Announcing extended company car benefit in kind taxation tables should be “among first fleet jobs” for the new government, says the Association of Fleet Professionals (AFP).

The industry body says it is now nearly two years since the current tables were announced and they only run until the 2027/28 tax year, meaning fleets buying vehicles today don’t know the tax rate their drivers will be charged towards the end of the decade.

Paul Hollick, APF chair, said: “There’s been something of a structural change in recent years, with the popularity of electric company cars on fleets meaning businesses have started operating longer replacement cycles to help offset their higher purchase cost, rising from typically three years to four or five.

“This means that we need the benefit in kind tables to extend longer into the future than was previously the norm. Our AFP Tax and Regulation Manifesto launched last week and one of its key demands is to see company car tax settled at least until the 2029-30 tax year. Clear, positive signalling is needed from the government to instil confidence for fleets buying future vehicles.

“In our view, this should be among the first fleet jobs for the incoming government, whoever that turns out to be, otherwise fleets are buying ‘blind’ without being able to tell drivers what BIK tax they will be paying in the future. That’s simply unfair.

“After a general election, the chancellor will normally create a Budget or Fiscal Statement within the first couple of months, and we’d very much like to see the new tables announced at that point. It’s an easy task and would create a much higher degree of certainty.”

Paul said that the AFP broadly accepted that benefit in kind rates on electric company cars would increase over time as they became widespread on fleets, but that it was important to maintain an incremental approach.

“Benefit in kind taxation on electric company cars has been rising at about one per cent every year and we believe that increases higher than this could easily prove counterproductive. While electric power has become almost the norm for many operators, it is largely the low hanging fruit that has been picked and we’re entering a more difficult phase.

“We’re now working our way through these trickier applications, notably where drivers don’t have charging available at their home or nearby, something that won’t be resolved properly until on-street charging infrastructure becomes widespread across the country. For these employees, low benefit in kind taxation is an important incentive to offset inconvenience.

“Also, as has been widely discussed, adoption of electric vans is proving much more difficult than for cars, and zero benefit in kind taxation for those van drivers should be maintained as long as possible in our opinion, alongside continuing exemption from road tax.”

The AFP Tax & Regulation Manifesto 2024 can be downloaded here

A comprehensive new report on electric vehicle (EV) service, maintenance and repair (SMR) from the Association of Fleet Professionals (AFP) underlines the “real world” difficulties of setting budgets in what remains a relatively new discipline.

Produced in conjunction with fleet consultancy, Expense Reduction Analysts, it shows significant variations in the SMR budgets allocated by vehicle leasing companies for particular models over the length of a contract.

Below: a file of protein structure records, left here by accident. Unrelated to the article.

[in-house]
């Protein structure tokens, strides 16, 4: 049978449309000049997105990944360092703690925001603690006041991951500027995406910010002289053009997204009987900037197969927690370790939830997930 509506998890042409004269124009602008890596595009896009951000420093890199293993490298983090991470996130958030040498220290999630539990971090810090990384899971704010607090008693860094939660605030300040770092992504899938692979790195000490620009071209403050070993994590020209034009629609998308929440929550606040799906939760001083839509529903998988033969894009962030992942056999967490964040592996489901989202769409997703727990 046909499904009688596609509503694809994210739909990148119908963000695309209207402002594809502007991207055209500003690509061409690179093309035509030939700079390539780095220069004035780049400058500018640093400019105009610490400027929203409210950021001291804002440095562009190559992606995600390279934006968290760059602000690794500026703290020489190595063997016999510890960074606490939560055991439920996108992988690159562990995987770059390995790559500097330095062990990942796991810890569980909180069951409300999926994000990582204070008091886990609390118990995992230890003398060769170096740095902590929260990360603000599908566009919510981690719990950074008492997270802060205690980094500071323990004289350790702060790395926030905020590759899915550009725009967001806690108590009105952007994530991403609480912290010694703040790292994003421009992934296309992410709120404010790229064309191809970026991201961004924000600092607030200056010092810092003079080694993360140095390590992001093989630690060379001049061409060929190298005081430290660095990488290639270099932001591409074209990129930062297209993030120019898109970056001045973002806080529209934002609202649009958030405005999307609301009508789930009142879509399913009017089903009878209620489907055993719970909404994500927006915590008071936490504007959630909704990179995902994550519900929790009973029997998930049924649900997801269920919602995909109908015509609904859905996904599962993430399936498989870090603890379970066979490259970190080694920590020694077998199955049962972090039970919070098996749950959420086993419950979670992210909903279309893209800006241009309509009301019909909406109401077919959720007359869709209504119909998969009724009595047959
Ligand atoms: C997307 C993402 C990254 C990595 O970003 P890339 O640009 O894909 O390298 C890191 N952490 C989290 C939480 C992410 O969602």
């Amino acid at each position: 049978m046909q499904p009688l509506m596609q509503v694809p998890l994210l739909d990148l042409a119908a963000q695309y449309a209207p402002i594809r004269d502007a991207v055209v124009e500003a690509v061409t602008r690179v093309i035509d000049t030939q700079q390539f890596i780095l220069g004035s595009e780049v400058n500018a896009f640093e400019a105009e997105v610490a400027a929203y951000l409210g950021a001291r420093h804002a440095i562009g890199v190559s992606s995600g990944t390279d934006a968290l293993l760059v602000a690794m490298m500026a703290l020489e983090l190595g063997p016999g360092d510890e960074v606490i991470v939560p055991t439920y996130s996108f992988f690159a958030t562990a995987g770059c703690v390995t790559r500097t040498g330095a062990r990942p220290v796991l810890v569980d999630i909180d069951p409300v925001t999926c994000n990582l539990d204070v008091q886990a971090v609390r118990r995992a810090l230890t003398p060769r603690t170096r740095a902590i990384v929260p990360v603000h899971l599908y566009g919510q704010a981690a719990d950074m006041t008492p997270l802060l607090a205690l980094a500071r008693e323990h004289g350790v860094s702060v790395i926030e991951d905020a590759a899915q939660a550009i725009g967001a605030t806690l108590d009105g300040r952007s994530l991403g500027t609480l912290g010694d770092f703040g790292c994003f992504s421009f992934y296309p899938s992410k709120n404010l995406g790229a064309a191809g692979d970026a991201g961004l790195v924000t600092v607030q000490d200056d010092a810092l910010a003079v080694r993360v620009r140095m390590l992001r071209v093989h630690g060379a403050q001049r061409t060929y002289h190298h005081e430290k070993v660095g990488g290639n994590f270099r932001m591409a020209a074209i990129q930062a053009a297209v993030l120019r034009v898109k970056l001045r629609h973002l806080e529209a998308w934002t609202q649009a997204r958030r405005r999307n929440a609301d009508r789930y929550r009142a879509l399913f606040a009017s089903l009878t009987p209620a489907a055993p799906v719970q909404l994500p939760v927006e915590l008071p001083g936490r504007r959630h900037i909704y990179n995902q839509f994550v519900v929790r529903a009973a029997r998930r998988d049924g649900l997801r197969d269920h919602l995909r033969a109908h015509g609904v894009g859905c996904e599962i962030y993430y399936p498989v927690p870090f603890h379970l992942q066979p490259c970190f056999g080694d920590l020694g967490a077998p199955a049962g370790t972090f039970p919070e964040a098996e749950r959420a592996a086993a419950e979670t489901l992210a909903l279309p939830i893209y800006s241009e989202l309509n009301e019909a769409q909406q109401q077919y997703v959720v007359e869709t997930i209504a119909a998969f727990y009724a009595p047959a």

Paul Hollick, chair at the AFP, said: “For some time, there have been conversations across our membership about leasing company EV SMR, with questions asked about some of the costs being charged. As a result, a number of fleets have unbundled the SMR element from their lease and either brought management in-house or employed a specialist third party.

“The fact is that EV SMR is a relatively new management discipline and, in most cases, setting an accurate budget is a long way from easy. There are few or no historical precedents and even the most well-informed experts have limited data available. There are lots of projections around of varying value but limited real world experience. Leasing company fleets are in the same boat as everyone else when it comes to this.

“However, we have found variations that in a few cases run into four figures between SMR budgets set for same vehicle by different leasing companies. Our advice is that fleets should engage in an active dialogue with their suppliers where they feel that the budgets set are incorrect. This is very much an industry conversation.”

An interesting aspect of the research is that certain leasing companies seem to quite dramatically favour certain manufacturers, specific models and even types of EV when it comes to setting budgets.

Paul said: “Generally, dedicated EV manufacturers have much lower servicing budgets applied by leasing companies compared with other brands, we have found, particularly when set alongside the German premium manufacturers.”

The report also breaks down the different elements of EV SMR and finds that the budgets allocated to tyres are the most problematic, he added.

“Tyres make up the vast majority of EV budgets and it does seem clear that these vehicles tend to wear them out faster than petrol or diesel cars, while the tyres themselves are generally more expensive and sometimes are designed with lower tread.

“This expense can largely counteract the lower servicing and inspection costs EVs enjoy compared to internal combustion engined vehicles. Furthermore, the increased weight of EVs and their high torque levels mean that wear rates will depend very much on how vehicles are driven, leading to large potential variances in cost even from driver to driver.

“All of this represents a higher financial risk to lessors and could account for a large part of the budgetary variances we are seeing.”

Copies of the EV SMR Report are available to AFP members only. The report can be downloaded from the Resources section of the Members Area – Login (